Last Thursday, the United Kingdom (U.K.) voted to leave the European Union (EU), in a somewhat surprising move. The markets’ immediate reaction was less surprising. Markets seemingly anticipated a “stay” decision and had rallied in the days prior to the referendum, but started to decline after the 52% to 48% vote went the other way. Given the unanticipated decision, it is not astonishing that the British pound fell sharply – briefly to a 30+ year low against the U.S. dollar – and the U.K. equity market followed suit. American equity markets were down about 3% on Friday, while international equity (e.g., Germany and France) and currency markets declined more. Many investors, predictably, turned toward what they deem to be more stable investments like U.S. Treasuries and gold.
Raymond James Chief Economist Scott Brown believes the volatility we’ve seen immediately after the vote reflects the fact that financial markets participants, who had largely factored in a “remain victory,” were caught leaning in the wrong direction. This isn’t a Lehman – type event. It’s a response to a surprise, not an outright panic. While the U.K. economy faces the likelihood of slower growth, financial market volatility should begin to settle down soon.
For now, the dollar is rallying versus the pound and euro, reflecting a flight to safety. Global investors are watching to see how the scope of this major change will impact British economic growth rates over the next few years as well as European politics, currency and economic reforms. Several countries’ central banks have offered reassurance that they will provide liquidity if needed. Because the European Union allows for the easy flow of goods, services, capital and people across the borders of member countries, economists expect the U.K. to now face restraints in foreign trade and global finance, which could have a negative impact on the U.K. economy and currency, according to Brown.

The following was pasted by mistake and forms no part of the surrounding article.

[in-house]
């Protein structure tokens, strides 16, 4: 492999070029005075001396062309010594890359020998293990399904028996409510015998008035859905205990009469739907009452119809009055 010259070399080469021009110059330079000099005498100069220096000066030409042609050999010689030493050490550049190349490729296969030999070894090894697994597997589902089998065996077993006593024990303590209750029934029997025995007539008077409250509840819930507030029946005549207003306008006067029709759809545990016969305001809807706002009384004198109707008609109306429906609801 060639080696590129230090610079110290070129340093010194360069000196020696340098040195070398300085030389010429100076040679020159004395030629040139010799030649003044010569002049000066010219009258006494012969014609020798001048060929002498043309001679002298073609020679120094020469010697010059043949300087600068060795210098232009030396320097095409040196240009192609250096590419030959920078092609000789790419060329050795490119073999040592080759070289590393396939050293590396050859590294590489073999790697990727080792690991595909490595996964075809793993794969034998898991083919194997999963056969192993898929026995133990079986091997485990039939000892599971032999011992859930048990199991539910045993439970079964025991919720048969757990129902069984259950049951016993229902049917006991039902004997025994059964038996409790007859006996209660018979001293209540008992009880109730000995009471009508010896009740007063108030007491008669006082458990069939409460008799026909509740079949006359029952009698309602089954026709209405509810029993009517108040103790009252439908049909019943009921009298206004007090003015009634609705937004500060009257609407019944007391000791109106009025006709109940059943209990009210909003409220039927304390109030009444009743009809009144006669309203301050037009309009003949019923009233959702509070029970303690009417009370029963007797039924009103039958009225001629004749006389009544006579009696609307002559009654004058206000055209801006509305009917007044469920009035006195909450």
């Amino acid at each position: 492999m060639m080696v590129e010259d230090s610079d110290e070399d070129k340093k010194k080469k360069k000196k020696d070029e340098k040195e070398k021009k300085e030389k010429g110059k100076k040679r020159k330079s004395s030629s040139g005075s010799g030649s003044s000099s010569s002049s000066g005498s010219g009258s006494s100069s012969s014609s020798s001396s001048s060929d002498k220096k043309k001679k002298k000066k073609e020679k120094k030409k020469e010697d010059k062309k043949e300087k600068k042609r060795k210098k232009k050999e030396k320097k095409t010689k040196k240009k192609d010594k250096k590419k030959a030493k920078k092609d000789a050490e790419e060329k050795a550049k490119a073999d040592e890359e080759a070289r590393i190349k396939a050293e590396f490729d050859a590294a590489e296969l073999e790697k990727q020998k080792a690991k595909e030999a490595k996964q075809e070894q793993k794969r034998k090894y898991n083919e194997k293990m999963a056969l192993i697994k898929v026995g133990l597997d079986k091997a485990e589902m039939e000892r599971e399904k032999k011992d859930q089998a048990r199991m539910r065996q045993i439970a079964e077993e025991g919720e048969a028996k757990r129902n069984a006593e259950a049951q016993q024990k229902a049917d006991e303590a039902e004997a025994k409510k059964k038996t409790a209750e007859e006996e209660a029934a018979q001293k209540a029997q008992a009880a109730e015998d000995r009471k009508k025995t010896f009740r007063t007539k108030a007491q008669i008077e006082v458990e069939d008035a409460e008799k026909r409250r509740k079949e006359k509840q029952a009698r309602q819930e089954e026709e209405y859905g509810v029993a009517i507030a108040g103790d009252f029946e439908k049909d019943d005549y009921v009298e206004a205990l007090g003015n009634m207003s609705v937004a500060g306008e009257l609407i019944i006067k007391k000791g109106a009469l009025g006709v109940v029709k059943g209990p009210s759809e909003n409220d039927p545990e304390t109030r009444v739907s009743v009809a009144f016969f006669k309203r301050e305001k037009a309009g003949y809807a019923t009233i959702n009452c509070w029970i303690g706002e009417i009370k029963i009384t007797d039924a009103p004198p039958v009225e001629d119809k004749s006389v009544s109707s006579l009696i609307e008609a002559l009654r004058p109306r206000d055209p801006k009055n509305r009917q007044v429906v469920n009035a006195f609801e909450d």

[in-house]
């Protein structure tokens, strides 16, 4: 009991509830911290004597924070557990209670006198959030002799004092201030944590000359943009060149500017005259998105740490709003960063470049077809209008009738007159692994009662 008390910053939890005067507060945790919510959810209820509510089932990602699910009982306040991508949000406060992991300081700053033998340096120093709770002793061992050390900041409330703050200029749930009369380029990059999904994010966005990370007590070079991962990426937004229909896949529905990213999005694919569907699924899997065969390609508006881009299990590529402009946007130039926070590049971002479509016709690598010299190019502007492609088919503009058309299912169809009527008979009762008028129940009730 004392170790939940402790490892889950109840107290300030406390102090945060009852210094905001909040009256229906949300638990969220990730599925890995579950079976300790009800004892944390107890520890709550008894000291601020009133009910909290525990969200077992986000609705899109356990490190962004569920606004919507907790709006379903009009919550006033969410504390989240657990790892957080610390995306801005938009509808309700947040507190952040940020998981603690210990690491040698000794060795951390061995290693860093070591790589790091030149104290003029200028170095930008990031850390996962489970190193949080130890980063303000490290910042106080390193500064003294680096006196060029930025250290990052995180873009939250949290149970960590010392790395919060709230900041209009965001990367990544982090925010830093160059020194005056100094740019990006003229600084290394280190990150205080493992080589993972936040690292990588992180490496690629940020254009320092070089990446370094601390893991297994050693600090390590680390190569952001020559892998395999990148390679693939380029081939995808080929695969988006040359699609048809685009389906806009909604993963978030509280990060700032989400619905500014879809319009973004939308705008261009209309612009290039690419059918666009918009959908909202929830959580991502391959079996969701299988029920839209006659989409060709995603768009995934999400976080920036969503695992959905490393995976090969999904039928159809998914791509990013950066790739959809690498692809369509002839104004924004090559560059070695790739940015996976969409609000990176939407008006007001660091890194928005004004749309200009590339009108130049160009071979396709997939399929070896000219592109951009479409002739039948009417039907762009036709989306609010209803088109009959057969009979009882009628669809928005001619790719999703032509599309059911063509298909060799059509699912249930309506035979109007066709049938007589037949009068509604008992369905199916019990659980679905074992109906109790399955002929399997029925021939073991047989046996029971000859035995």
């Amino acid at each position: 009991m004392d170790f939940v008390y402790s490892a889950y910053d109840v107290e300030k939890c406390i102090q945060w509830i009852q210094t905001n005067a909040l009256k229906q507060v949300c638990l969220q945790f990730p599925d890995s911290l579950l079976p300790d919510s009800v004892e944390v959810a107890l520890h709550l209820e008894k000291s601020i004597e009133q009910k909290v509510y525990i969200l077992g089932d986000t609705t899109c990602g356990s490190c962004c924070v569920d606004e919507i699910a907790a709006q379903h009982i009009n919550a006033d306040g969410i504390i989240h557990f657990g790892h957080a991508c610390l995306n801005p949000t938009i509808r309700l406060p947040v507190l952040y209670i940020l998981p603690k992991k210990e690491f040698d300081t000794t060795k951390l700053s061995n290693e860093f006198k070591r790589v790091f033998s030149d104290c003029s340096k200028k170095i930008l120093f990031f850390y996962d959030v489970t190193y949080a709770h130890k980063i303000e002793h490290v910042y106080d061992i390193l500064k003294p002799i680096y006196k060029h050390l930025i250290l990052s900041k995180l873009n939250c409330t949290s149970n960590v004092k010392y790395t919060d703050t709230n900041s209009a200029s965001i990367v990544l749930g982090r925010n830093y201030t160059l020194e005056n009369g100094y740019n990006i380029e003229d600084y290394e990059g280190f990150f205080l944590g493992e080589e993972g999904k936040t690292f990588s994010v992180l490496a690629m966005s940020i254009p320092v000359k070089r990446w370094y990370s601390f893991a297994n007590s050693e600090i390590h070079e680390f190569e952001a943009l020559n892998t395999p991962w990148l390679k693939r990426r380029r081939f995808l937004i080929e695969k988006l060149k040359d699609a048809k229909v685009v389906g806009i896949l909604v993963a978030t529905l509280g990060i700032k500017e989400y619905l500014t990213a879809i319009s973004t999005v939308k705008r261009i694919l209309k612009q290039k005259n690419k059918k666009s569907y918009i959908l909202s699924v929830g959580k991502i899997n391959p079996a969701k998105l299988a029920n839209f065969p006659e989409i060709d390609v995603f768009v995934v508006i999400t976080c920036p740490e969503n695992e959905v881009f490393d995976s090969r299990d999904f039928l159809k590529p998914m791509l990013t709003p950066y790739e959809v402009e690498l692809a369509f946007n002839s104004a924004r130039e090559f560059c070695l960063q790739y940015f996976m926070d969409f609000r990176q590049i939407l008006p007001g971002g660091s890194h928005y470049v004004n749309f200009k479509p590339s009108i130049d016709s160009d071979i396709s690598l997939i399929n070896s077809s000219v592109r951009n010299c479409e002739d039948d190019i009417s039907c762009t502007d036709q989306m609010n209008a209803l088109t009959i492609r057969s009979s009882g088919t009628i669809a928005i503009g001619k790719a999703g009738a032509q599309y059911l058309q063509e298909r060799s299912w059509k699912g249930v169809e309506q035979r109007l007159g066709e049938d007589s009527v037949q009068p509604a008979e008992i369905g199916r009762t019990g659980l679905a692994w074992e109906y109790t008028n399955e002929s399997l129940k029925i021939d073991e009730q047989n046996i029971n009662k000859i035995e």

I’m sharing this with you to provide some perspective on the news you’re seeing and to emphasize the importance of knowing what you own as part of a long – term, well – diversified financial plan. Investors poised to capitalize on market movements may see buying opportunities of fundamentally sound investments that could further enhance their portfolios.